Saturday, July 18, 2015

Blog Tour! Shadow Soul by K. Williams

The Shadow Soul
The Trailokya Trilogy #1
By- K. Williams
Genre- Epic Fantasy

The Shadow Soul is the first part of The Trailokya Trilogy, a fantasy series that follows the rise and fall of fabled races and souls at the junction of three worlds: Zion, Earth and Jahannam. K. Williams weaves a tale that will leave you questioning long held convictions about the human legends of Heaven and Hell. Are you ready to enter the gates of Zion and learn the truth?
Captain Maiel is a duta warrior of Zion, a race of giant, winged guardians and chroniclers of the lesser souls. Maiel’s assurances are shaken when she nearly loses a young human girl to the dark forces of Jahannam, the prison realm where the lowest beings reside. To avoid answering to the leaders of her world, Maiel seeks refuge on Earth, but she is pursued by a baron of Jahannam intent on destroying her. Can she be saved before time runs out? Or will she be sacrificed to secure the borders of Zion and to hide the lie her journey uncovers?
With each step further into darkness, long held secrets are revealed and shadows rise from the past to challenge absolutes.

Check out these other titles from K. Williams on sale for a limited time for just 99 cents!

Blue Honor -


OP-DEC: Operation Deceit -


I asked K. Williams about her writing process, everyone has their own way and it is a interesting look into the world of the author. Here is what she had to say; and I would like to thank her for answering my question!!

The Writing Process

Writing is something that I just do, as others might go about styling their hair or cooking a meal. Because I’ve been doing it so long, reflecting on the process is a little difficult. There are years to look back over. What I did then, doesn’t work now, or what I do now doesn’t work as well as then. I will do my best to explain, and hopefully, for someone like myself, this will alleviate a lot of stress and feelings of inadequacy.

I read a lot about these authors who demand that you write every day. They tell you that unless you do, you’re not a writer. I guess that’s how they feel they can distinguish themselves from other writers, in some effort to stand out from the crowd. The advent of the internet has allowed more writers than ever before and the room is noisy. The shouts of “Hey, I put in more hours than you, so I get picked first,” or, “I do more so I deserve this more,” are simply a way to distinguish oneself from the growing pack and succeed at the writing game. Humans, by nature, are competitive. That’s pretty much all I chalk that talk up to: the attempt to prove oneself better than others. The quality of what is put forth is far more important than the amount of time put into it. Some will come by style easier than others. This is the only point where time matters--that you take the time to study and perfect the craft, if this is what you really want to do. However, writing daily without quality criticism is ineffectual. All you do is hammer in bad practices. I’d recommend, rather, going to college level courses that require a lot of writing and are in a supporting field (for instance, physics and history for steam punk). I’ll tell you why...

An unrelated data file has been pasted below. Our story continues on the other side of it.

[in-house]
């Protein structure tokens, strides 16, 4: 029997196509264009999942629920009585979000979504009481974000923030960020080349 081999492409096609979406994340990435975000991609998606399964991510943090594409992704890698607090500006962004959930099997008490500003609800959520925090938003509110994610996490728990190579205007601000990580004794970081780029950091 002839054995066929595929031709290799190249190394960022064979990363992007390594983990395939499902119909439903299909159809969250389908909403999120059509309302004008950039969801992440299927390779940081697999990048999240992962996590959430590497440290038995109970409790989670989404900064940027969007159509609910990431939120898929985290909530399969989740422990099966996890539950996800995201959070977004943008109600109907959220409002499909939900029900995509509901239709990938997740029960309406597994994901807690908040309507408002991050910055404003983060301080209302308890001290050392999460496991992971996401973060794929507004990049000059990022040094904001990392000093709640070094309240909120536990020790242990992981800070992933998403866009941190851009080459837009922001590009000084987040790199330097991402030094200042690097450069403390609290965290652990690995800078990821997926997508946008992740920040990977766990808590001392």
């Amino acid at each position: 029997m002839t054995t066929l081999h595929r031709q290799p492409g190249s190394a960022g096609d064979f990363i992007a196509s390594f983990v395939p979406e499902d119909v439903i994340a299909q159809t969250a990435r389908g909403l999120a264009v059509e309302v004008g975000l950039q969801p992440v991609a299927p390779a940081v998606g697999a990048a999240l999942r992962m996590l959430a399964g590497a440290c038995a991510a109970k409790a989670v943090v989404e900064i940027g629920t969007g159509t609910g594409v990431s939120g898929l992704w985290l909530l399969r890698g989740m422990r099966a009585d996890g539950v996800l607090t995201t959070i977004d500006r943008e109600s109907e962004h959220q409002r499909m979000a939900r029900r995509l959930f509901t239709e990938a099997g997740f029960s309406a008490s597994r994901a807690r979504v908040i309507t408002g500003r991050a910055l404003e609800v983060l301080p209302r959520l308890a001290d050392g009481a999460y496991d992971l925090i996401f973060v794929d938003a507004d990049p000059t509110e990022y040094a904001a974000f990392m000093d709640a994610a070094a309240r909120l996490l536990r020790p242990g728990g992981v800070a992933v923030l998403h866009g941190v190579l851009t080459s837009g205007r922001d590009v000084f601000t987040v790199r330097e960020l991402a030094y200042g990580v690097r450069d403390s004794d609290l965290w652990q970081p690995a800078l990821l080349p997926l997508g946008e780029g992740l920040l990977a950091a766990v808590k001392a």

I do not write every day.

If I wrote every day, there would be no time to rest. Writing takes focus and to get into that focus you have to build up to it. There is your life going on all around you. Chores need to be done, food made, the dog walked, the cat pan scooped, the kids cleaned up, a job to attend and being seen in public, just to name a few. If I wrote everyday, when would I do my research? Not all research is sitting down with a pad and pen and taking notes out of book. Research could be spending the day out somewhere significant. Reflection is research. Being present in a moment, is research. Myself, I watch a lot of movies. Like photographs, they’re inspiring. a snippet here and a snippet there and suddenly that hill I was climbing is crested and I’m back on my merry plotting way. If I wrote everyday, my dog would disown me and I’d be fired from my job. Why? because you need to live your life--even if writing is your life. To write, you must live, or there will be nothing to write about. Writers draw from the well of experience, so I fill the well.